Looking at writing as craft, Feast excels in concise-yet-vivid descriptions and snappy dialogue, but his use of metaphors to draw the reader into the historical period is where he is truly groundbreaking. His individual sentences remind me somewhat of Peter Beagle’s The Last Unicorn, the masterpiece fantasy novel that consistently uses animal comparisons to reinforce its more subconscious themes.
Here is just one example from Beagle that sticks to my memory: the night was cobra cold, scaled with stars. Similarly, Feast creates stunning visual imagery consistent with living in an age of emergent Victorian technology. He describes a surprised person as looking like “a cow staring at a bicycle” and often relates a character’s body position as how they would appear on a horse, such as a hilarious scene when Holmes falls halfway through a glass ceiling. These subtle details immerse the story in the Victorian perspective in a way that many may not even notice, but astute readers will find very rewarding.
A final comment worth noting is Feast’s inclusion of an Eastern perspective, in this case Chinese, towards the latter half of the book, which I will specifically be vague about here so as to not spoil the story. As with anything related to postcolonialism, this choice bears some scrutiny.
Victorian novels were riddled with anti-Eastern sentiments, perhaps most notoriously in Richard Marsh’s The Beetle, in which an Egyptian character is a literal monster, but Conan Doyle’s characters also engage in the passive racism associated with the English upper-class. If Feast includes a Chinese character and gives them a voice in his story, is this helping correct the damaging history of Britain’s colonization, or is it simply a form of pandering?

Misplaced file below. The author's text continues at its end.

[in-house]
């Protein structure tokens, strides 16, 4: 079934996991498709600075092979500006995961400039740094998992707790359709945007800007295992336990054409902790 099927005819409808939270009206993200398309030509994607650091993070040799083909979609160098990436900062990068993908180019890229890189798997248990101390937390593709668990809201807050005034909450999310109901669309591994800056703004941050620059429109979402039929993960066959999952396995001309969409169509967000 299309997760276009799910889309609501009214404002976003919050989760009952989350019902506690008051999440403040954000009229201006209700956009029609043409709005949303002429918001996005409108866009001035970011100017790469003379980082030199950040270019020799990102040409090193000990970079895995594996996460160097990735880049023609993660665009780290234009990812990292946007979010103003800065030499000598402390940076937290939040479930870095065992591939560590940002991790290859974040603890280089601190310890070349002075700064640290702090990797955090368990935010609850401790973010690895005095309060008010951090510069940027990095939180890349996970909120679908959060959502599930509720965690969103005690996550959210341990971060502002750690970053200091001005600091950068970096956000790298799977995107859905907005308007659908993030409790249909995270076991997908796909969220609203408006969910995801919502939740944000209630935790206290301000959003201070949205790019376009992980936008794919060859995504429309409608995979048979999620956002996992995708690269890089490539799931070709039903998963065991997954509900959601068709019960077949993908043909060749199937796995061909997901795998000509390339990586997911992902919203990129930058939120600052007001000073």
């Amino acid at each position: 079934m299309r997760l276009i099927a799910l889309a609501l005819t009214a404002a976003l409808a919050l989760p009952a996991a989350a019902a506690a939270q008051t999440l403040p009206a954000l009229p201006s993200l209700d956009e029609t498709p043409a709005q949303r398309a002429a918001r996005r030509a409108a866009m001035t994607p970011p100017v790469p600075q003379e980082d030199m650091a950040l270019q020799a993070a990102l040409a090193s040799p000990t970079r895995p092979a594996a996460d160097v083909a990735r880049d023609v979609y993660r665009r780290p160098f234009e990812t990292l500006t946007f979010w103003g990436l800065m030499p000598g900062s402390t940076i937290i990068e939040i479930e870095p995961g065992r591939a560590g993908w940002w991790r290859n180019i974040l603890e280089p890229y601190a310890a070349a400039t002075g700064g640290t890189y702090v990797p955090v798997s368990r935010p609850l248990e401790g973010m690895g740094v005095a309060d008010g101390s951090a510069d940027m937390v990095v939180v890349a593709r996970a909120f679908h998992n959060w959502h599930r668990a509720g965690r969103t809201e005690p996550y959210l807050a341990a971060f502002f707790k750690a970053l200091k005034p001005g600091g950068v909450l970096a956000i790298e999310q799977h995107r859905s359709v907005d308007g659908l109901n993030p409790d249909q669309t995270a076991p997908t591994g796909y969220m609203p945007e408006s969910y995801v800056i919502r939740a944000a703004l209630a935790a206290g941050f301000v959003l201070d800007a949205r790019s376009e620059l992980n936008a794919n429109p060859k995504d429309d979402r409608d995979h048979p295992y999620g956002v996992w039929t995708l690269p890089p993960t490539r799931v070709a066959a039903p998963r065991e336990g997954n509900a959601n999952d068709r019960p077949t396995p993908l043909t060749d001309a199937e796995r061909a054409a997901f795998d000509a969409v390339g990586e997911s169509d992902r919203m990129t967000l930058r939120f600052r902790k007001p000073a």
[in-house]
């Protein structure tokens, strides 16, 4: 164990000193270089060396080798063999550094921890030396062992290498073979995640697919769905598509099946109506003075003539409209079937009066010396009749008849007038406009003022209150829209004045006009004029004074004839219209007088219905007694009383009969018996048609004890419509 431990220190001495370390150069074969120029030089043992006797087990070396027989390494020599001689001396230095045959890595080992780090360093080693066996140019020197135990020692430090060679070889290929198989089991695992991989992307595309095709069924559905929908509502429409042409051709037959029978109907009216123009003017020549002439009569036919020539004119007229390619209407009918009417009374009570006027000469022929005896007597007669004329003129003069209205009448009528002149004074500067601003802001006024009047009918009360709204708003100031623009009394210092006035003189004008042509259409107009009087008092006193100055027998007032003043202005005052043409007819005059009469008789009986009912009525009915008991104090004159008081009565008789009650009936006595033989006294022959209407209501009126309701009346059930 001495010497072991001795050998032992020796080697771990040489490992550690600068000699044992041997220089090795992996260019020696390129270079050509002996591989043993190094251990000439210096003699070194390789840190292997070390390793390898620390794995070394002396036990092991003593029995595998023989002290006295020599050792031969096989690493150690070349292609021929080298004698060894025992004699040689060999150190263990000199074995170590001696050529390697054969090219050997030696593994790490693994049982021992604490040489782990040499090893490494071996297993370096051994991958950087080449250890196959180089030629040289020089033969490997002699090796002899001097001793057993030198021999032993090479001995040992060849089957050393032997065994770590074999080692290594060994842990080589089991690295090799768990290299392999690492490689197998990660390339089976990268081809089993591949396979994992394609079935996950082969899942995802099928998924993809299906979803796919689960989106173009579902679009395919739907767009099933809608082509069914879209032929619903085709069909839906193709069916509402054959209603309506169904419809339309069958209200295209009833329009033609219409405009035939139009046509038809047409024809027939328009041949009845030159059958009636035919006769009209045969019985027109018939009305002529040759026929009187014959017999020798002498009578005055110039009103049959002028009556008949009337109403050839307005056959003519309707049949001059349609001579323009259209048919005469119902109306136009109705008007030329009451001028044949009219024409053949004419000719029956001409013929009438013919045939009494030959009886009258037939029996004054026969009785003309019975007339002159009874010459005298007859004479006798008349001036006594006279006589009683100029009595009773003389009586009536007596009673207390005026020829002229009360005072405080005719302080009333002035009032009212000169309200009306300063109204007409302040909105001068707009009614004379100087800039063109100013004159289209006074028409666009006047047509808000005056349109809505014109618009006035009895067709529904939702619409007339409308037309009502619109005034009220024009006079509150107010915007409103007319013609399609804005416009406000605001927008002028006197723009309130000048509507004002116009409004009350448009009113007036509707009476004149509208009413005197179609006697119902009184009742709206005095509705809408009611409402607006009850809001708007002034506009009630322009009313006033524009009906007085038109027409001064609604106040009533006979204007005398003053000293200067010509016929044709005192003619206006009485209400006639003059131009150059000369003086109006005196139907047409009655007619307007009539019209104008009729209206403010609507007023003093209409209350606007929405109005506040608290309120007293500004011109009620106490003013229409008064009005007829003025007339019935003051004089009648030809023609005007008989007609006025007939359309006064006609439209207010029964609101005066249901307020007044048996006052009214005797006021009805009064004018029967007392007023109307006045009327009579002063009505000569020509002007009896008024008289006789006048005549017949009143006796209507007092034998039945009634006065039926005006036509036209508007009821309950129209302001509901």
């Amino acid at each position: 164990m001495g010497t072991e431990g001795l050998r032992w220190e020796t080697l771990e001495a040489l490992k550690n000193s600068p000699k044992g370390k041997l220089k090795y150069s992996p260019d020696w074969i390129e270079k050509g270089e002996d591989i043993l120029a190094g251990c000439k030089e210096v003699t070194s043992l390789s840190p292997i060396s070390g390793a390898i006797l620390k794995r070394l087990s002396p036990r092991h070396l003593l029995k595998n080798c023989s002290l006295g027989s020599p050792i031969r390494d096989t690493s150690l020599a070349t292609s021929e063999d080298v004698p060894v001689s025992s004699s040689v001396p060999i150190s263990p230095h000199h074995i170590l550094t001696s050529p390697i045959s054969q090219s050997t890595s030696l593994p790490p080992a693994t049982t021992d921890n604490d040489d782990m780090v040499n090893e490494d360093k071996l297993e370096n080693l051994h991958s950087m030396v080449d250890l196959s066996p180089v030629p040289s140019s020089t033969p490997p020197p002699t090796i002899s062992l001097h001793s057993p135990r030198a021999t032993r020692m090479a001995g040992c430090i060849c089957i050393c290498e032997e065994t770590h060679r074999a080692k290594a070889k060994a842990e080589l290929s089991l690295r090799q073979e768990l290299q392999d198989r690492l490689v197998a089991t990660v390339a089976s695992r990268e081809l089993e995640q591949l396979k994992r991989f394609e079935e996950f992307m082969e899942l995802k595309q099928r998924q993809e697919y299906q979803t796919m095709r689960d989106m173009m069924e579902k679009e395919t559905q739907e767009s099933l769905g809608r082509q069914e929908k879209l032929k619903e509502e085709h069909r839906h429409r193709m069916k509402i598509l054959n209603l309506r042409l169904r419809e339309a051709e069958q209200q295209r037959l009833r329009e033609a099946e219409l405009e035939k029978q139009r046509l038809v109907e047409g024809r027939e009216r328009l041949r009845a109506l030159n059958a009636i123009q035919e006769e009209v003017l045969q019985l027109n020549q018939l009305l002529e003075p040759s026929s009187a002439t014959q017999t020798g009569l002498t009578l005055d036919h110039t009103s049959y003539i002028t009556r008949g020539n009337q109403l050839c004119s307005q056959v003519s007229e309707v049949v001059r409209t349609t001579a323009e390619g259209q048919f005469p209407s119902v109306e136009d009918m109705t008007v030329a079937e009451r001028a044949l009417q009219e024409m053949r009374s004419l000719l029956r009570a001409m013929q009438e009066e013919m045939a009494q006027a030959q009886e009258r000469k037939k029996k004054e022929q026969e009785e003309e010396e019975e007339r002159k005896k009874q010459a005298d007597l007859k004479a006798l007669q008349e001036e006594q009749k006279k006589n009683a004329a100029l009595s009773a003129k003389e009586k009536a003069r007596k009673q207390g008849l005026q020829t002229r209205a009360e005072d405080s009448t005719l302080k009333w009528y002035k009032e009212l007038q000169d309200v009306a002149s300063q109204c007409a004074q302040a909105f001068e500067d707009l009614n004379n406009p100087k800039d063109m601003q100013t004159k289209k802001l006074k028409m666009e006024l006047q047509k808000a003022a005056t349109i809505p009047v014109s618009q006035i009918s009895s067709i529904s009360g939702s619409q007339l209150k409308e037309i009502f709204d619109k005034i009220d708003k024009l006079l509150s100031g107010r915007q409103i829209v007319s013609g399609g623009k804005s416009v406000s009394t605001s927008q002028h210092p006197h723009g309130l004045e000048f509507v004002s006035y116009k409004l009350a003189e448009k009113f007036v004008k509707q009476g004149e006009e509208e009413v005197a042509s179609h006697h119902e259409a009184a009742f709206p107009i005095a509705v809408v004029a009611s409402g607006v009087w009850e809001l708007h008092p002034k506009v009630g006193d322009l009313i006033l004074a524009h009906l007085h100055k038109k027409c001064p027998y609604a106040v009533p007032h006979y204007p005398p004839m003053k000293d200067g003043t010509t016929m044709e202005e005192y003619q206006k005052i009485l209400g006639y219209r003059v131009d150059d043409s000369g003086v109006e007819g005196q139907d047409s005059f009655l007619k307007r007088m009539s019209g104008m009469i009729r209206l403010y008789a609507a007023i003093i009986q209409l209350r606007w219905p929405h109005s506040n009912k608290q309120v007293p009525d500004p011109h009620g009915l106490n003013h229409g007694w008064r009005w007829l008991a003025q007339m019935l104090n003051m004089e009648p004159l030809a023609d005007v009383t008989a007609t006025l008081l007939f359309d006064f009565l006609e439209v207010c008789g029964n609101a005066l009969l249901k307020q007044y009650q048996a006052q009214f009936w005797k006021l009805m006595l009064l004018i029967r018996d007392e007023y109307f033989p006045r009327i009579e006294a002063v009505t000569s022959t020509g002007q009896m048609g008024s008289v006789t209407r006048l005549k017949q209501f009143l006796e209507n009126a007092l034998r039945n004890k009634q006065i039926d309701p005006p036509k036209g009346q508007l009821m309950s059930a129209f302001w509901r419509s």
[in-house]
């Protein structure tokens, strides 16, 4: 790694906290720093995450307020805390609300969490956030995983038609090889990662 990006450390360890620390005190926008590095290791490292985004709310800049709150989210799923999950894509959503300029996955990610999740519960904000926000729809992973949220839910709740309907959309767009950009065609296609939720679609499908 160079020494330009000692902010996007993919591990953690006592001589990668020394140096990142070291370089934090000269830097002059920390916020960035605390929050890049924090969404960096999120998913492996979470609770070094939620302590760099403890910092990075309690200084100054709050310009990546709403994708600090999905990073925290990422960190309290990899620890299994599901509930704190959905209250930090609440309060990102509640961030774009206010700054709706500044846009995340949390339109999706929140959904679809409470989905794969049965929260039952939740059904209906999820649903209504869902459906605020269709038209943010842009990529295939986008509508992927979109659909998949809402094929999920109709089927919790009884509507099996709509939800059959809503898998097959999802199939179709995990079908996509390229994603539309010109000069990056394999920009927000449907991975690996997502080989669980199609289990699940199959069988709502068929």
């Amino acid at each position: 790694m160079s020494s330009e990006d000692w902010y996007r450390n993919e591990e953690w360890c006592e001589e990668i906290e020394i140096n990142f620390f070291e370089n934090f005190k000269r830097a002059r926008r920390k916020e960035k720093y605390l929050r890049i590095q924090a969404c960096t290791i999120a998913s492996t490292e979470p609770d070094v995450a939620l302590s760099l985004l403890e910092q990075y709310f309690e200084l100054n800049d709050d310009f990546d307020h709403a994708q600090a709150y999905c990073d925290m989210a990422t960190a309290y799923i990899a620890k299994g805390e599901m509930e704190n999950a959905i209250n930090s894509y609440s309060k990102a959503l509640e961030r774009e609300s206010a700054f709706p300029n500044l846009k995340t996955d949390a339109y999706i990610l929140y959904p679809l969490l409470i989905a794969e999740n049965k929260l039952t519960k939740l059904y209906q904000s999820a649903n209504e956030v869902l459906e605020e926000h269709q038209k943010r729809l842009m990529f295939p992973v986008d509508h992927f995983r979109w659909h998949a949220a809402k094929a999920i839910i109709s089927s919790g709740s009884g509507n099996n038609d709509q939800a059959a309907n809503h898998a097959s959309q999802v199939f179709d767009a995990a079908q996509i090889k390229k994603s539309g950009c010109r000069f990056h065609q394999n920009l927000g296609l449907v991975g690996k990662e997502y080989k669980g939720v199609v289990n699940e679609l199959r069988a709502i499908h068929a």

Like his inclusion of Eleanor’s point-of-view as a nod towards feminism, I think Feast is at least trying to break many of the destructive cycles associated with the detective genre itself by giving Eastern voices their own space rather than ignoring them entirely or stereotyping them, so I applaud him in this regard.
It is important to remember that Karl Marx Private Eye is primarily a comedy. Doing a Marxist analysis of the book and pointing out how characters like Holmes, or even Marx and Eleanor, are members of the bourgeoisie on a spa vacation, yet also our protagonists and heroes, is at best near-sighted, and at worst, self-destructive.
Holmes cooperates and receives assistance from the police to solve the murder mystery—does that make it “copaganda?” I don’t think so. Rereading the book using different analytical lenses may reveal that Feast is doing more than simply following genre conventions and is perhaps subverting them in unique ways that we have never seen before.
In Karl Marx Private Eye, Feast has captured the spirit of the 1871 Communards while still holding the attention of a modern audience. To discover all the secrets of the novel, you will need to pick up a copy and sleuth through them yourself, becoming, as Marx would have wanted, the product of your own labor.
Jess Flarity writes frequently for the Fifth Estate.